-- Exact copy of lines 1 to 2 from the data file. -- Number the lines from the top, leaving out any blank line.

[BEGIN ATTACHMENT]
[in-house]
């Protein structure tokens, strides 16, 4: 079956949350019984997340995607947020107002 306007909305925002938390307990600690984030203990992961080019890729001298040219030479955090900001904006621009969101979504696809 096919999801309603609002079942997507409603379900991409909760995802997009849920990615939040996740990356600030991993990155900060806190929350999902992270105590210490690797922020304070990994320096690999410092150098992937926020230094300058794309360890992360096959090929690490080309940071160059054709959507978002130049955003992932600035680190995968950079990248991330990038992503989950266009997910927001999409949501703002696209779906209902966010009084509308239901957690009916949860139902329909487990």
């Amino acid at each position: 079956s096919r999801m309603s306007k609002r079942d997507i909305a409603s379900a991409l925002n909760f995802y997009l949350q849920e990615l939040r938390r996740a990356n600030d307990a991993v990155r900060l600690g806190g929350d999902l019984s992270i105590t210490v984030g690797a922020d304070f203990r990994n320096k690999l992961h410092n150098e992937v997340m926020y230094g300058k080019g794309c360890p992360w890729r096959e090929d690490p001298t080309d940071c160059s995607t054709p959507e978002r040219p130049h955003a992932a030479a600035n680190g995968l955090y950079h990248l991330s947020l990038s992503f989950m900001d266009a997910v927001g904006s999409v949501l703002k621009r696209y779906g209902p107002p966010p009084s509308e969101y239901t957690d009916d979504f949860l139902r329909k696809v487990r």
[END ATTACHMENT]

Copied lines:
[in-house]
């Protein structure tokens, strides 16, 4: 079956949350019984997340995607947020107002 306007909305925002938390307990600690984030203990992961080019890729001298040219030479955090900001904006621009969101979504696809 096919999801309603609002079942997507409603379900991409909760995802997009849920990615939040996740990356600030991993990155900060806190929350999902992270105590210490690797922020304070990994320096690999410092150098992937926020230094300058794309360890992360096959090929690490080309940071160059054709959507978002130049955003992932600035680190995968950079990248991330990038992503989950266009997910927001999409949501703002696209779906209902966010009084509308239901957690009916949860139902329909487990």